This pairing was actually recommended in a recent episode of the Books on the Nightstand podcast. In a great twist of fate, I placed a library hold on Tenth of December the day before listening to the episode and ended up binge watching the show while I read. It was perfection.
Remember when short stories weren’t my thing? I think I was just reading the wrong short stories. I’ve discovered through Margaret Atwood’s Stone Mattress, Simon Rich’s Spoiled Brats and now George Saunders that the format is perfect for dark humor and satire. The raves you’ve heard about Tenth of December? They’re all spot on. So much of what I loved about Spoiled Brats is echoed in this collection, but twisted to critique money, morality and human connection in a society just one tick off our own. My favorite story follows a father who wins the lottery and immediately buys a set of Semplica Girls—women from third-world countries paid to act as lawn ornaments—in order to keep up with the wealthy families in his children’s classrooms. Saunders also demonstrates his ability to write a perfectly passive aggressive mass e-mail (re: quality control) from a supervisor that’s nearly impossible not to giggle through.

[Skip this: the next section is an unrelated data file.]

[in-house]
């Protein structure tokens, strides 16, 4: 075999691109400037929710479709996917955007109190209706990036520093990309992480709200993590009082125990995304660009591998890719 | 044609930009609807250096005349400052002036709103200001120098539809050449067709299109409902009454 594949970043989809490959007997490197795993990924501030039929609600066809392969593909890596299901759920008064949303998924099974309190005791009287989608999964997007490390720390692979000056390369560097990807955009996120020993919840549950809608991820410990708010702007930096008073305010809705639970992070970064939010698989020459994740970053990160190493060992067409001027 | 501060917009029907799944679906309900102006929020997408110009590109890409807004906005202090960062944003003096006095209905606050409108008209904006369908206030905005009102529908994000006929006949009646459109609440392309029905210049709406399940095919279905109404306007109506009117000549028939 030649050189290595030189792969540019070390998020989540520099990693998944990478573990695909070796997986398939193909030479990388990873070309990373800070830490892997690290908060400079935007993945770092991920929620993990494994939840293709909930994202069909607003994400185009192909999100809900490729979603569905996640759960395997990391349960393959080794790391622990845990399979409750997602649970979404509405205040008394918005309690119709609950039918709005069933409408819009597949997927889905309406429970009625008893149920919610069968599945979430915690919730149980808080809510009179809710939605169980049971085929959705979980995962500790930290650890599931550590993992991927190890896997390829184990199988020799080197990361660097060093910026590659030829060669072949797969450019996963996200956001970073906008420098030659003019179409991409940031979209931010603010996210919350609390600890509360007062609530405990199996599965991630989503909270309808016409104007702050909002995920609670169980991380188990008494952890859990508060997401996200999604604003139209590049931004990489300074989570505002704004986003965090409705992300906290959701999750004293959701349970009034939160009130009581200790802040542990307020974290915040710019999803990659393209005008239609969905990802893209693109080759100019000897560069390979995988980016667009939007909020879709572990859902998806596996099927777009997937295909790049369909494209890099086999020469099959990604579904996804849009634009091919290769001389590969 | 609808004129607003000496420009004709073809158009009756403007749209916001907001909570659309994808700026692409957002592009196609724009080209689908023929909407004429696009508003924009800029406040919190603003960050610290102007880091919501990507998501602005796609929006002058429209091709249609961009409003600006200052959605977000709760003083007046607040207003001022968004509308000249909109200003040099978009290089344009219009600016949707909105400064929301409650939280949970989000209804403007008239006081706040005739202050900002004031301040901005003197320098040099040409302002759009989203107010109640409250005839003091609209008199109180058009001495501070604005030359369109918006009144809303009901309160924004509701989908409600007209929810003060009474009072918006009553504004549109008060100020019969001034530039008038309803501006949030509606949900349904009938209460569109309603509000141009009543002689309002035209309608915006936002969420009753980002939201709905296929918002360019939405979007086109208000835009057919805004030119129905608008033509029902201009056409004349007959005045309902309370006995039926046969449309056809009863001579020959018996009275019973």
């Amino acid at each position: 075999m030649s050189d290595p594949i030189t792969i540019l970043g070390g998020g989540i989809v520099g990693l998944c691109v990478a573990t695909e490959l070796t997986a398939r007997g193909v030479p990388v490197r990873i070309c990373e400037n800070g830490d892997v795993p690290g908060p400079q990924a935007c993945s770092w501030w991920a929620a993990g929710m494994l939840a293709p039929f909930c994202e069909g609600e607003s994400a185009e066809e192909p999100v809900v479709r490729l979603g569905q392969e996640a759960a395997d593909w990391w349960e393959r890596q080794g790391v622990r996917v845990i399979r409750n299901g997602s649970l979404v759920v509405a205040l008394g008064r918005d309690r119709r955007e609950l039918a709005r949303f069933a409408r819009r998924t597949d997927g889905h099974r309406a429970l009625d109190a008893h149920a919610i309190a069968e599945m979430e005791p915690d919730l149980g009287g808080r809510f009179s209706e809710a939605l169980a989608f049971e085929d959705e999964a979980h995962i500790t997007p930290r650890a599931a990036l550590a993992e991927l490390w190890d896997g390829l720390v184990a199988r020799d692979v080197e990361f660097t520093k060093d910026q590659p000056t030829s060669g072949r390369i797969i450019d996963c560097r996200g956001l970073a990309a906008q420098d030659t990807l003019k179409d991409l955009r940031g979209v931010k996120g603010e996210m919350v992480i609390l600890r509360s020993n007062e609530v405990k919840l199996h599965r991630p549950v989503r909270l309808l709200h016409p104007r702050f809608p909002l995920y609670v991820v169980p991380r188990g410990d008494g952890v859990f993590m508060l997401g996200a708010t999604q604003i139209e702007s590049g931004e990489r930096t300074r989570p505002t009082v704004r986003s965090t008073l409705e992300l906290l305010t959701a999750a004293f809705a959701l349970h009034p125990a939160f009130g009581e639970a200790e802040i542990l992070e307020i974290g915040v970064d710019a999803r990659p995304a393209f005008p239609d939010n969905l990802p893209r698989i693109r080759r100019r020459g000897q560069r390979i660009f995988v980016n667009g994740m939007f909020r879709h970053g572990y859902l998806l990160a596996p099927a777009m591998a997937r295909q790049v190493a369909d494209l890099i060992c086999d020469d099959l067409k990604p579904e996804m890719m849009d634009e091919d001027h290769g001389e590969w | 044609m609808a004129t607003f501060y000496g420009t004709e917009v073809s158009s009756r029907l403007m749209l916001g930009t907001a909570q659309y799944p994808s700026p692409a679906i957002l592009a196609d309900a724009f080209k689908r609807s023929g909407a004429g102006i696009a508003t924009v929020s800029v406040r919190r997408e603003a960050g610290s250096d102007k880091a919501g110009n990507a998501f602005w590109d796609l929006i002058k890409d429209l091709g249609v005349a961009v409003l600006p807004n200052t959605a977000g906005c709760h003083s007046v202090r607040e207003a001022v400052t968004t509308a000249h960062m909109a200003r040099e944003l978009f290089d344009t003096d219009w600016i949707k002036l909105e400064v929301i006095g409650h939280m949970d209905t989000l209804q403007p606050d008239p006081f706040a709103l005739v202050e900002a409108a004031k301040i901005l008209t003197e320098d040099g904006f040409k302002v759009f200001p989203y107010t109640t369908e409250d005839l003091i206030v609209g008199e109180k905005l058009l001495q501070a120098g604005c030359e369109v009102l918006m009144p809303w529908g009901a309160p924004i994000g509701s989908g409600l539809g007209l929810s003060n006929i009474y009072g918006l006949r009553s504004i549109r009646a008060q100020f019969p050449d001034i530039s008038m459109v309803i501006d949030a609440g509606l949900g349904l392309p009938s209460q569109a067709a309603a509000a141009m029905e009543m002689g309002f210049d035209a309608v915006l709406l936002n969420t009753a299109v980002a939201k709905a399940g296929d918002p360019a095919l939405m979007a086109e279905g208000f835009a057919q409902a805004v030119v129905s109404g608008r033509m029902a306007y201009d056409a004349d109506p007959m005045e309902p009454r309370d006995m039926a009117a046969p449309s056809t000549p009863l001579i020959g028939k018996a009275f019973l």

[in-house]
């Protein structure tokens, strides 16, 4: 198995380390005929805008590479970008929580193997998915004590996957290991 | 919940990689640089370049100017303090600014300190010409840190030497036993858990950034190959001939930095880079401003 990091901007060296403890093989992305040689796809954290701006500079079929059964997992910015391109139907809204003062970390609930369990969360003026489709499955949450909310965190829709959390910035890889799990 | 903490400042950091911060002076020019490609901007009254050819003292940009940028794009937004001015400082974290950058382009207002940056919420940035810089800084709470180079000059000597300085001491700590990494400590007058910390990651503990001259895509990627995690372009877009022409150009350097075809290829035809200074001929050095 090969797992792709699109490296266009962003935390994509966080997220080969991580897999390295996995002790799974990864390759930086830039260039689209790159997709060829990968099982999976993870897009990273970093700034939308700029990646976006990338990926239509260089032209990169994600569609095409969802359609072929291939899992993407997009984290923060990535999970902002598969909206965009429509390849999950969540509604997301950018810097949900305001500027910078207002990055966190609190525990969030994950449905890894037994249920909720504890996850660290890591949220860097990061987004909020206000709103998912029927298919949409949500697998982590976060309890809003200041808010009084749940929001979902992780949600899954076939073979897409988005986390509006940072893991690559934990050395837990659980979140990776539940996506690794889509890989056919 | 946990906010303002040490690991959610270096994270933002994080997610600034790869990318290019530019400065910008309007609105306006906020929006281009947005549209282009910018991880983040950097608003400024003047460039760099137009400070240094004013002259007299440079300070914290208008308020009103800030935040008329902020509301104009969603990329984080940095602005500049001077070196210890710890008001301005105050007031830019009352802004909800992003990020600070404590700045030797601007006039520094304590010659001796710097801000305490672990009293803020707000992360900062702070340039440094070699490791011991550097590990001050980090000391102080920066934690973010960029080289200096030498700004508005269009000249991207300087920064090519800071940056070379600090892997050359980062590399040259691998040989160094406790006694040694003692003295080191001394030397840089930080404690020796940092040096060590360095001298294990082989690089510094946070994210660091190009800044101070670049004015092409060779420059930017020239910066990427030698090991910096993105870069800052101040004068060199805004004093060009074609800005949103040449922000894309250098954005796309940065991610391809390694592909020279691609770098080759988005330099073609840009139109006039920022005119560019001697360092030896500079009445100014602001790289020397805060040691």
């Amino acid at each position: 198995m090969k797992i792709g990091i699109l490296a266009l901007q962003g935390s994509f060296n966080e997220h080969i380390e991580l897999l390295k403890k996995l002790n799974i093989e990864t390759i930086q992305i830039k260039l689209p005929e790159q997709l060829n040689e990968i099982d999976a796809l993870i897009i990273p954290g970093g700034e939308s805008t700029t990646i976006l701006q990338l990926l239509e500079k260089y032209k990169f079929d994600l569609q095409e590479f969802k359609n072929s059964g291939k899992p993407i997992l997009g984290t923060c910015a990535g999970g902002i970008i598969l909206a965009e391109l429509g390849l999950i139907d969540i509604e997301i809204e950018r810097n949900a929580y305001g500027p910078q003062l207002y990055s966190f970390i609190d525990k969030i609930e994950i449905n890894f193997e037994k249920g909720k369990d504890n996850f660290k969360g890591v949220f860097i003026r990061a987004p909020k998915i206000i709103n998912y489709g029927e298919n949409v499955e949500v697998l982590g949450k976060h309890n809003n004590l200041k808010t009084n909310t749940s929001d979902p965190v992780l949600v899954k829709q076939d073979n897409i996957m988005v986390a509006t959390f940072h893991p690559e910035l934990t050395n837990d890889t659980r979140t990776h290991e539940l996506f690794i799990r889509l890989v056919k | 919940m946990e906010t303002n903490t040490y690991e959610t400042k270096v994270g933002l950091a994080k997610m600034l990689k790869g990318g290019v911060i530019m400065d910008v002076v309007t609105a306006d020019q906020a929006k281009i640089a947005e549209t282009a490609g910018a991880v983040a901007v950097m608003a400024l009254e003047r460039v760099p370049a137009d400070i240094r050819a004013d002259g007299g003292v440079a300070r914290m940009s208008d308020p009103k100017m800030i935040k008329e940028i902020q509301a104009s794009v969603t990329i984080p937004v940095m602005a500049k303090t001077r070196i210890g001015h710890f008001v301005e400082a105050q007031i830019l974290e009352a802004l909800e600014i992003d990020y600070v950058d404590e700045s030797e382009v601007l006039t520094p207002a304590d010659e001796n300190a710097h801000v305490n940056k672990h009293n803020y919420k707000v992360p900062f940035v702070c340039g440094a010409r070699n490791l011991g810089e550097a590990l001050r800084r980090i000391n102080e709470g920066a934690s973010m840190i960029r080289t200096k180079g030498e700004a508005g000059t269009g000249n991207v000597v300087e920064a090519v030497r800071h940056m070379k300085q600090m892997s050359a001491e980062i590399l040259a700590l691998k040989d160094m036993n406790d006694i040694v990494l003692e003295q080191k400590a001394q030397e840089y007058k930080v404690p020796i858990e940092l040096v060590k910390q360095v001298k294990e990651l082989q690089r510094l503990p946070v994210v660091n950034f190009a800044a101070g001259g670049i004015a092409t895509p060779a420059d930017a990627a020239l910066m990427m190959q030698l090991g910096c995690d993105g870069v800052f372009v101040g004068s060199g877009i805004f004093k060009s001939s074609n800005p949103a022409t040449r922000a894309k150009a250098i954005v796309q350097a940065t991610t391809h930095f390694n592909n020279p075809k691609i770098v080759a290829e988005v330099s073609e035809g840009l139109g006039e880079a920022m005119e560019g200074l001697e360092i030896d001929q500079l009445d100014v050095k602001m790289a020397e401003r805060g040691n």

Black Mirror is old news for those of you in the UK, but it just hit Netflix in the US so we’re jumping on the bandwagon. The show’s two seasons are both just three episodes long, with a completely different cast and storyline each episode, and focus on the “dark side of technology”. Are we seeing the short story connection? It’s billed as sci-fi, but in many episodes feels more like a hyper-advanced version of our own society, which is very similar to the settings created by George Saunders in Tenth of December. The trailer below combines elements from the first three episodes and gives a good overview of the show (slightly NSFW, watch out for the swears!).